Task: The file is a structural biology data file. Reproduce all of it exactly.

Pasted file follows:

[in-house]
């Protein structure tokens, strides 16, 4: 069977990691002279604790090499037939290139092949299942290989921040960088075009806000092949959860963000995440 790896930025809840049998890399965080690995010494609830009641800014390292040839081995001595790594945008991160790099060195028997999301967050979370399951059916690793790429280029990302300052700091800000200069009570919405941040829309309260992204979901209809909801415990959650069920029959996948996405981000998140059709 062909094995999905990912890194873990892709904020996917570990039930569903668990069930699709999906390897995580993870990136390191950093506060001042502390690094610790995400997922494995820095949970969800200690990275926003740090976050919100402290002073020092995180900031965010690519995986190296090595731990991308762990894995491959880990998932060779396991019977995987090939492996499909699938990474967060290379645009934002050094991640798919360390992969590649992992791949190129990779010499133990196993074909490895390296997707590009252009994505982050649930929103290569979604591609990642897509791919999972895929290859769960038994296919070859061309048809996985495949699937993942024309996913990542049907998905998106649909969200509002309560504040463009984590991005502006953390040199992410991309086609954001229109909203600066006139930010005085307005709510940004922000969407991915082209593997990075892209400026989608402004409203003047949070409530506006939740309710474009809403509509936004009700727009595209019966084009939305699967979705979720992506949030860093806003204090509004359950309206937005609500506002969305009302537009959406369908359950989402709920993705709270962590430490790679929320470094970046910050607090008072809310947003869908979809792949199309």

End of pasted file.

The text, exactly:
[in-house]
């Protein structure tokens, strides 16, 4: 069977990691002279604790090499037939290139092949299942290989921040960088075009806000092949959860963000995440 790896930025809840049998890399965080690995010494609830009641800014390292040839081995001595790594945008991160790099060195028997999301967050979370399951059916690793790429280029990302300052700091800000200069009570919405941040829309309260992204979901209809909801415990959650069920029959996948996405981000998140059709 062909094995999905990912890194873990892709904020996917570990039930569903668990069930699709999906390897995580993870990136390191950093506060001042502390690094610790995400997922494995820095949970969800200690990275926003740090976050919100402290002073020092995180900031965010690519995986190296090595731990991308762990894995491959880990998932060779396991019977995987090939492996499909699938990474967060290379645009934002050094991640798919360390992969590649992992791949190129990779010499133990196993074909490895390296997707590009252009994505982050649930929103290569979604591609990642897509791919999972895929290859769960038994296919070859061309048809996985495949699937993942024309996913990542049907998905998106649909969200509002309560504040463009984590991005502006953390040199992410991309086609954001229109909203600066006139930010005085307005709510940004922000969407991915082209593997990075892209400026989608402004409203003047949070409530506006939740309710474009809403509509936004009700727009595209019966084009939305699967979705979720992506949030860093806003204090509004359950309206937005609500506002969305009302537009959406369908359950989402709920993705709270962590430490790679929320470094970046910050607090008072809310947003869908979809792949199309």